• Kaitlyn Scott

The Folsom Institute

Hi, thank you for checking out our new blog, Folsom Unveiled. My name is Kaitlyn Scott and I’m Folsom Historical Society’s historian. Each week I will be highlighting a different topic related to Folsom’s history that not everyone knows about by diving deeper into a place, event, person or piece in our collection.

Gold Rush towns have the unfortunate reputation of being lawless places filled with scruffy men, tents and saloons. Folsom did have all these things but also was able to build itself up rather quickly. This was due in part to the Sacramento Valley Railroad which was completed in 1856 and ran from Folsom to Sacramento. The railroad allowed Folsom to be extremely accessible and brought new people, businesses and ideas.




Charles Palmer, proprietor of WF Assay Office

Folsom was further set aside from other Gold Rush towns because of the Folsom Institute. Reverend Samuel Valentine Blakeslee (sometimes Blakesley or Blakeslie in newspapers) came to Folsom with a vision for a place of higher learning and so began the Folsom Institute in 1857 while Folsom’s population was still below 800 people. Rev. Blakeslee was part of the American Missionary Association (AMA) which was founded on the East Coast in 1846. From here, Blakeslee, along with his wife Sarah and their children, was sent to Marysville and started a school there in 1850 before being moved to San Francisco in 1853 where he was instructed to teach English to Chinese residents. He created an English phonetic system to do this, but it later proved to be unsuccessful and so Blakeslee came to Folsom to start the institute along with Dr. Donaldson, A.P. Catlin, Charles Palmer and Dr. Bradley. The Folsom Institute was a private school for students not only in Folsom but all of California and the goal was to have a school that would continue to grow with the quickly growing community.






The Folsom Institute began as a small school in a couple of rented rooms above a saloon on Sutter Street, which sounds like an invitation for distraction. Classes were often interrupted by people mingling below and sometimes students were late for class because they were coerced into having a drink first. It was quickly made apparent that the institute could not continue without its own building. Funds were raised through various events and local donations amounting in $3,200 dollars and in 1858, 15 acres of land was secured, and a two-story brick building with a basement was built for the school. The school was made so large not only to accommodate students but also to house them. Girls attending The Folsom Institute lived at the school unless they were local, and boys were housed by different families throughout the community. Sources are very vague about the school’s actual location with phrases such as “the end of Sutter Street”, “the upper end of town” and “on a hill”.



Building in the upper left hand corner may be the Folsom Institute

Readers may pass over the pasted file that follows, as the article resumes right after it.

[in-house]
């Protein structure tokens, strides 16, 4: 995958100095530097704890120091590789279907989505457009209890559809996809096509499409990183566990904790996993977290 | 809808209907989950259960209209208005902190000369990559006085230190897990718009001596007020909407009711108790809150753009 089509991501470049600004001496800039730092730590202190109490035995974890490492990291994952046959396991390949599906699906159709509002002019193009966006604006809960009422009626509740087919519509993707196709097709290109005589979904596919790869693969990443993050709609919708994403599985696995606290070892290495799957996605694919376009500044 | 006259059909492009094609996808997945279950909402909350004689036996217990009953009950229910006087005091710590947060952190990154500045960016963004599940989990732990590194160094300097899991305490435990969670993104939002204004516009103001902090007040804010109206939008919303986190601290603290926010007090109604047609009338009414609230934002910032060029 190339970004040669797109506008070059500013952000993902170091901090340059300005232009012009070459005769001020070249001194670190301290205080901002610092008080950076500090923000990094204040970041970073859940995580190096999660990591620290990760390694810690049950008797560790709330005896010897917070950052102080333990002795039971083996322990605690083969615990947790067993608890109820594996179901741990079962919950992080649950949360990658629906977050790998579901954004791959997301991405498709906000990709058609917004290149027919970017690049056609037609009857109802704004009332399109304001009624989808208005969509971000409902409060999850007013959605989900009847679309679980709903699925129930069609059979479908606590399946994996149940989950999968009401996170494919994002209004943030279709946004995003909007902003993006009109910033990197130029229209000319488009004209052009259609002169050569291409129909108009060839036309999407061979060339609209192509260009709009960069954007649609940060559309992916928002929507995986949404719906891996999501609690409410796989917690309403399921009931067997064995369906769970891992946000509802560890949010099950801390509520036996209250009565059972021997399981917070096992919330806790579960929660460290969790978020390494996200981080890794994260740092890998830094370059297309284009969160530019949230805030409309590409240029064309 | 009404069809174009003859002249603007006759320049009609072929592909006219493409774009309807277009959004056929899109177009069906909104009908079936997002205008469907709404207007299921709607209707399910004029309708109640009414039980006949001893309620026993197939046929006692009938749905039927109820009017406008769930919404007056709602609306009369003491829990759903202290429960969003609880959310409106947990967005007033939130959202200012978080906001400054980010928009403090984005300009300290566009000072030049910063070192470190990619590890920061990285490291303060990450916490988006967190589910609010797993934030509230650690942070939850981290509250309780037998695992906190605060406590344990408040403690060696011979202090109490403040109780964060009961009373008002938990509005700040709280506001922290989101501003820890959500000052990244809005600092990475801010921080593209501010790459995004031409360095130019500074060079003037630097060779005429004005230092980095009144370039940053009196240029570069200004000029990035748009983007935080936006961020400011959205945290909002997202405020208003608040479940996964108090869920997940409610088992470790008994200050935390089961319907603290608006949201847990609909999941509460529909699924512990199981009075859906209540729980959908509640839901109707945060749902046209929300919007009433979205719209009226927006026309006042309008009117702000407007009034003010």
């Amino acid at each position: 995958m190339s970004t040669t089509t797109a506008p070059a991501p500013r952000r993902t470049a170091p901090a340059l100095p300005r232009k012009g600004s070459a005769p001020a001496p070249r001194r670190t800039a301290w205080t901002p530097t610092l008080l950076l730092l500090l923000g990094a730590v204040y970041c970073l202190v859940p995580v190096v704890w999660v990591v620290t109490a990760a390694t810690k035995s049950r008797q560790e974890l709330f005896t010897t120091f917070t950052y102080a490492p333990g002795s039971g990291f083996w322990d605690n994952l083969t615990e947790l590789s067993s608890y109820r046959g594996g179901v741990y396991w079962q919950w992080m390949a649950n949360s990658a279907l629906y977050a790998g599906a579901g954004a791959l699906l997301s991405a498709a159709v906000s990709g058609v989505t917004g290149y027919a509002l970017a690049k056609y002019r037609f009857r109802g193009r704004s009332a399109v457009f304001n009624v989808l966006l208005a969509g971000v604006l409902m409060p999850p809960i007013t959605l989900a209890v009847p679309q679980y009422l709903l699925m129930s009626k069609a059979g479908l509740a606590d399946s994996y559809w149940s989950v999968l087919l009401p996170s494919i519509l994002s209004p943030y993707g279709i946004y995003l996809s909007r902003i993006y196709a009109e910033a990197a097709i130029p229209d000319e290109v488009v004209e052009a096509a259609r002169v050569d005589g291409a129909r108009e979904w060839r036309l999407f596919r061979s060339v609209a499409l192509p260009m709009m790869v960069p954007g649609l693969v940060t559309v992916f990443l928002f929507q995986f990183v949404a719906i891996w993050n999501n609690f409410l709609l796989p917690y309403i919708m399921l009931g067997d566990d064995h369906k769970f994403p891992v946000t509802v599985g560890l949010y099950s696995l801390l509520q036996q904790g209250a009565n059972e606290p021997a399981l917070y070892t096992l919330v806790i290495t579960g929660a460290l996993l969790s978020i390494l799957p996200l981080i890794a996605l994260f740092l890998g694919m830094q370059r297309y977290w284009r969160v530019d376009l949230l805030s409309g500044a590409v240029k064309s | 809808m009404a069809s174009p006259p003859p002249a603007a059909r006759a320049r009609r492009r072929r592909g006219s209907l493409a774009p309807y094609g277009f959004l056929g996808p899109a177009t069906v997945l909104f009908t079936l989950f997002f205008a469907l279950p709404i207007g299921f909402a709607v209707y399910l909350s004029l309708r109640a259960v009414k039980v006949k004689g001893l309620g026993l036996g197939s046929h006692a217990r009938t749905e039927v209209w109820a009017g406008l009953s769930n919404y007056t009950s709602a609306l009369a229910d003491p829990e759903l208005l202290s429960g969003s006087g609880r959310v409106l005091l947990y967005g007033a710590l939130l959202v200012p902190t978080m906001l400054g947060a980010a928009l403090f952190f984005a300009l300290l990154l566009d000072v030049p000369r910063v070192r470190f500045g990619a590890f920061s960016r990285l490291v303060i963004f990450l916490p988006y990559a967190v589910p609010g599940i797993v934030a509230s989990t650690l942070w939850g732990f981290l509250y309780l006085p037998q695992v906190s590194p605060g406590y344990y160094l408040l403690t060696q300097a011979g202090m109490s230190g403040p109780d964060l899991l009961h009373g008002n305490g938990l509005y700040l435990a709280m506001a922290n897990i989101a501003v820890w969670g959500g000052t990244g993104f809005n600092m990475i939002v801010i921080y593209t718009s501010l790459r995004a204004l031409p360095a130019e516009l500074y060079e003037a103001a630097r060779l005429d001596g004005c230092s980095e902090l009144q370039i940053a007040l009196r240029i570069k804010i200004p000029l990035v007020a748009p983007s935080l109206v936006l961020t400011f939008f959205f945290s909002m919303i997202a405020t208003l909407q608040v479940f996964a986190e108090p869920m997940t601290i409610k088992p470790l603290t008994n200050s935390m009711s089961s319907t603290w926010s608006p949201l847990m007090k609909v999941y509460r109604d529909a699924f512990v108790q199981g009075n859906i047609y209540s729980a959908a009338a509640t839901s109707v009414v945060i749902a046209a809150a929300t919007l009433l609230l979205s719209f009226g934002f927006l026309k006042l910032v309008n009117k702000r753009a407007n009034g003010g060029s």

I know, I know...it's very blurry.


As a private school, the Folsom Institute had a cost. Each student, or rather their family, was charged a dollar a week per student for Greek, Latin, mathematics, science, law and English and advances courses of these topics were $1.25 a week with extra fees for coursework in French, Spanish, drawing and painting. Room and board was $5.50 a week or $6.00 furnished. Teachers included not only Rev. Blakeslee but also Ruth Donaldson, who later married A.P. Catlin, D.K. Bickford, Carrie E. Atwood and L. Wakefield. Known students at the institute included W.A. Anderson, later a well-known judge in Sacramento, Alex Donaldson, Libbie Haswell, later the wife of William H. Mills who owned the Record-Union newspaper, Lureka Turner, Eloise Trobridge, and Minerva Brinknell.




6The Folsom Institute was well known and respected for the short time it was open. Miners came across many petrified trees in Folsom and a fossilized oyster bed, which were immediately sent to the institute for study and care. Unfortunately, specimens no longer exist as they were plowed over, and any saved samples have been lost to time. Benefits for the institute were not uncommon but in 1860, after the first class of the Folsom Institute had graduated, the school was closed due to lack of enrollment.

Rev. Blakeslee and his family once again moved, this time to Oakland where he again started a school which stayed open until his death in 1883.

The Folsom Institute’s building was not left abandoned for long. Father Slattery of the Catholic church took over the building and opened a Catholic school that was also called Folsom Institute in 1863 and run by Mrs. A. W. Sanderson. Very little information is available on this endeavor other than many backers of the original school were involved and the school still boarded students but by 1889 the Folsom Institute’s building was abandoned and in disrepair, with the floors weakening and falling through in some areas. It was torn down soon after and the Enterprise Hotel made use of some of the bricks to cheapen building costs.



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